As it turns out, Marchionne had plenty of time to reach that conclusion. The Environmental Protection Agency met with FCA to express concerns about the company's diesels way back in November 2015--just two months after the world learned that Volkswagen installed defeat devices on 11 million vehicles worldwide, allowing them to cheat on emissions tests.
The 2015 EPA/FCA meeting was referenced in email acquired late last week by Reuters under the Freedom of Information Act. In the email, dated from January 2016, the head of the EPA's Transportation and Air Quality compliance division expressed serious concerns about FCA's slow response to the agency's questions about high levels of nitrogen oxide emission from FCA diesels.
We don't know which diesels were targeted by the EPA during the 2015 face-to-face. The names of the specific models were redacted from the email, though it's been confirmed that they were diesels.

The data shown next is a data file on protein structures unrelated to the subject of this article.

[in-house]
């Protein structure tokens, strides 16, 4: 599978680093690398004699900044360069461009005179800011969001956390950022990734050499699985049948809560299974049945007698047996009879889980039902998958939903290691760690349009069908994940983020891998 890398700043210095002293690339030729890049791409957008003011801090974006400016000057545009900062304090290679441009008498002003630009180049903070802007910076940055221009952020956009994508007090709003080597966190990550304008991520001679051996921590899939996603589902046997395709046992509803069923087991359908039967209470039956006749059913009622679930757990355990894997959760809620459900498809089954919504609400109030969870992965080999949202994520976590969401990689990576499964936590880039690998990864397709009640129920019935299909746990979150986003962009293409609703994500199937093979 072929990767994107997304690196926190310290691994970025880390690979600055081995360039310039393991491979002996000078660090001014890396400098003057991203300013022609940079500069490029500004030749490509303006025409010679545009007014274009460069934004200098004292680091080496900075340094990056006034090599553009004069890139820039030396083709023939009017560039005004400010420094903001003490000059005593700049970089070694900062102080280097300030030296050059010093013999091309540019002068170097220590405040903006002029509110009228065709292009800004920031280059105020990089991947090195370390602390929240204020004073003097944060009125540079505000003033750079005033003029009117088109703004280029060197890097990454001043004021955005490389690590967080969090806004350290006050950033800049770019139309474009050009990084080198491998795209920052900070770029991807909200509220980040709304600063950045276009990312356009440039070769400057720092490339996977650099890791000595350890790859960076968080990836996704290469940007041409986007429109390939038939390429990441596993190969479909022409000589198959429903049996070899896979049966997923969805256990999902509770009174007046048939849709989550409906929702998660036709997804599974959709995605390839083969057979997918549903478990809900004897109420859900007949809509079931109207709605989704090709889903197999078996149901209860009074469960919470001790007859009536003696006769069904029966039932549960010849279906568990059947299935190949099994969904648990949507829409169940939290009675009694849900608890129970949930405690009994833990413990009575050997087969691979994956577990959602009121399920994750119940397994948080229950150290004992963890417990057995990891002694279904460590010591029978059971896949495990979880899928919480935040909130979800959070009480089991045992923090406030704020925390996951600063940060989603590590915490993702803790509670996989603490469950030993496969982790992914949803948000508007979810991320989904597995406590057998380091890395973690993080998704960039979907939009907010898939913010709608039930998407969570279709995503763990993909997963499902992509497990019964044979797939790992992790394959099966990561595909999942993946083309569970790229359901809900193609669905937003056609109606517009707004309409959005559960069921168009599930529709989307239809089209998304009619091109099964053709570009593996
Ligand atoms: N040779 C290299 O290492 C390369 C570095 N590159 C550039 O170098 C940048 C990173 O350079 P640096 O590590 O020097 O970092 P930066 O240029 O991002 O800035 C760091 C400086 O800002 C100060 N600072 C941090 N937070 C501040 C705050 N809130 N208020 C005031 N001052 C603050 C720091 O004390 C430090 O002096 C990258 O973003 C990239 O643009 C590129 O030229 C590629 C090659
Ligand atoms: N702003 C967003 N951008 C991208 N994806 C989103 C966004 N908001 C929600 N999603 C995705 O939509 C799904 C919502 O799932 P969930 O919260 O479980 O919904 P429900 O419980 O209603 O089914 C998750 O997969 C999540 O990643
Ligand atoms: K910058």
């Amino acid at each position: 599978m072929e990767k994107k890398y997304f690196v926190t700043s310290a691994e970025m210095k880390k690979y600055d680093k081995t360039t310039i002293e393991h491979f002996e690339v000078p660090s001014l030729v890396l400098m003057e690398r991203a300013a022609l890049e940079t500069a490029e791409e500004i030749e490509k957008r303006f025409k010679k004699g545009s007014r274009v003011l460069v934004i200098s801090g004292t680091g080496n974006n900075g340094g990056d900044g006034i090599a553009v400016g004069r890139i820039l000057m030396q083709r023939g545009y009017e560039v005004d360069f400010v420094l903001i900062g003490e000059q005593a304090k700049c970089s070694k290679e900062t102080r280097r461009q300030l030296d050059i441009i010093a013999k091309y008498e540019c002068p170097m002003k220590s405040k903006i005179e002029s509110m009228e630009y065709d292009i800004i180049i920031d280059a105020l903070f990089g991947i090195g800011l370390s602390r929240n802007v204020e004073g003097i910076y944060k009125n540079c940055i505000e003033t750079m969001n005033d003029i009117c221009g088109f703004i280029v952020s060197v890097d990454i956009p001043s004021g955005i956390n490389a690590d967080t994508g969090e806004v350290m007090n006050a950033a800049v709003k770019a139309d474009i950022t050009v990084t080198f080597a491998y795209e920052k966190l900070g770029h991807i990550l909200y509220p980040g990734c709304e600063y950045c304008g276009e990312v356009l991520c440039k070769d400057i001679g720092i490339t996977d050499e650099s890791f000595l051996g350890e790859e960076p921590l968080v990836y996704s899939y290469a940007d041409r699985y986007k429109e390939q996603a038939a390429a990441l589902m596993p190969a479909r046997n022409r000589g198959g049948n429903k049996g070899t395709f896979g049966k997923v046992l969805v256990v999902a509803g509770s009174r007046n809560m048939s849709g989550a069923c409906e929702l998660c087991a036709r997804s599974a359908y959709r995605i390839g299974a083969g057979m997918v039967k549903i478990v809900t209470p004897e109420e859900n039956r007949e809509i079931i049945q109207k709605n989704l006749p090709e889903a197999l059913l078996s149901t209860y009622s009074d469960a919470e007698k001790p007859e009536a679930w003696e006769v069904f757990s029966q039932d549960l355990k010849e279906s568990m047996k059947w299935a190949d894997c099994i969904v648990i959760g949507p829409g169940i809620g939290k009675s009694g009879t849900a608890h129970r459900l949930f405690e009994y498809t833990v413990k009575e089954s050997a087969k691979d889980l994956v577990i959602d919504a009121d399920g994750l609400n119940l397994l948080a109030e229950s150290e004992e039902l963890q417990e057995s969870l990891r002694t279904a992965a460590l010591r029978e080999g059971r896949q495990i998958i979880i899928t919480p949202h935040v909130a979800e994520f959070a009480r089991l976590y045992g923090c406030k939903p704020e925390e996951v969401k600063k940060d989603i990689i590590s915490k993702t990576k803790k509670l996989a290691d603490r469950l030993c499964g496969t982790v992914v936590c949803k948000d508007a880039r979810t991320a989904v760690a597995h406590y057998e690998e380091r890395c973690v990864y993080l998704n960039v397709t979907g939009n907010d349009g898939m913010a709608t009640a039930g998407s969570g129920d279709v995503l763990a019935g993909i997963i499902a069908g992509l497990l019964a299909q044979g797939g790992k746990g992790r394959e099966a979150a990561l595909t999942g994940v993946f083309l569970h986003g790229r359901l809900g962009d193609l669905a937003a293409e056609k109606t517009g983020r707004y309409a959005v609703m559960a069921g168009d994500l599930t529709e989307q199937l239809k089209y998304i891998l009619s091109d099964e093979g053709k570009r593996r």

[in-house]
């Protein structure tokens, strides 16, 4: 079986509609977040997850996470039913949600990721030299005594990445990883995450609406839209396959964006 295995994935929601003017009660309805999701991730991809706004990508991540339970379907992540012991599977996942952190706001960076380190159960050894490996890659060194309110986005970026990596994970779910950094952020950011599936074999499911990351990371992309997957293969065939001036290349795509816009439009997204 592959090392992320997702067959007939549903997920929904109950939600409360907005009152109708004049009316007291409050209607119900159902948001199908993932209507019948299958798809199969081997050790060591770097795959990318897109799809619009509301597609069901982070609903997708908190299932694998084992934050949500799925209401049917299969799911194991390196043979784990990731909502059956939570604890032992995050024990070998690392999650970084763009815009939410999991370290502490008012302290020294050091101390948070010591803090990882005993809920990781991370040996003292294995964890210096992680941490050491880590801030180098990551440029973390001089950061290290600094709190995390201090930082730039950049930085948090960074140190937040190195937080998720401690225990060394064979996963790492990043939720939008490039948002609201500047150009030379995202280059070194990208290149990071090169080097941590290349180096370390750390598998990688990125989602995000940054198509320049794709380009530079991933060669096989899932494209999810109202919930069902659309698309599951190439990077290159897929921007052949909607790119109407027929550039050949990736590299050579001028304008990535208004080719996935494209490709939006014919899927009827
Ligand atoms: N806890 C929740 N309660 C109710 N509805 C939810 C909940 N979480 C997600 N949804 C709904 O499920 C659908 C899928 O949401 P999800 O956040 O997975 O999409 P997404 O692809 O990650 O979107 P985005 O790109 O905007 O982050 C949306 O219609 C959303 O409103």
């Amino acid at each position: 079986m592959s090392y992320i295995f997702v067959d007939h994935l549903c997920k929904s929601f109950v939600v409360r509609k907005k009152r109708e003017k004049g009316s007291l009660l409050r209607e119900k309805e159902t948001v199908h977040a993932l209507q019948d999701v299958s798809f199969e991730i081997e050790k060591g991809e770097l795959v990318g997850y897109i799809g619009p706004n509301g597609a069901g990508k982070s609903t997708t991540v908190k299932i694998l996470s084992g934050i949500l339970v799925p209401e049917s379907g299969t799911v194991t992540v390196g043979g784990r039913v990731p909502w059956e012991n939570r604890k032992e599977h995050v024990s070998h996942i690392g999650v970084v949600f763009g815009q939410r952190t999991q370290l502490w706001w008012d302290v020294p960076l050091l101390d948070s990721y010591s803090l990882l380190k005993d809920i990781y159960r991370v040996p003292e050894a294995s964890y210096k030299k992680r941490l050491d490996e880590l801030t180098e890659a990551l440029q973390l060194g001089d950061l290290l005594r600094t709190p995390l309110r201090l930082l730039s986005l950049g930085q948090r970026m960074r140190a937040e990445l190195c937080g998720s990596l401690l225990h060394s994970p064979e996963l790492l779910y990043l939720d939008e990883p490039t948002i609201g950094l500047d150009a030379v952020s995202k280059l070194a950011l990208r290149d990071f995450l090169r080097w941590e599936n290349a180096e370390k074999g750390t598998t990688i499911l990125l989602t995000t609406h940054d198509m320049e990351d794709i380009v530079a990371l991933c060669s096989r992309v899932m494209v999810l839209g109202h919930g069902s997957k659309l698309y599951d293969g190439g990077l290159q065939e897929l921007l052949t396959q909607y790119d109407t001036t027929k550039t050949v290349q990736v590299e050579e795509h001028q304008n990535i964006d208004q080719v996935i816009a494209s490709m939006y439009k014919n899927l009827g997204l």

However, it's worth noting that FCA is now the target of two U.S. lawsuits from owners of heavy-duty Ram pickups; a federal lawsuit involving 2014-2016 Jeep Grand Cherokee and Ram 1500 models; and a separate investigation into FCA diesel emissions Europe.
Also damaging, at least to the FCA brand, is the fact that the same researchers who uncovered Volkswagen's defeat devices recently tested FCA diesels and found that some emit up to 20 times the legal limit of pollutants.
FCA disputes the accuracy of the researchers' study and says that it did not intentionally design diesels to cheat on emissions tests. The company also says that it expects upgraded 2017 diesel models to be approved by the EPA any day now. Once they're green-lit, the same software update will be applied to older FCA diesels, bringing them in line with federal emissions regulations.
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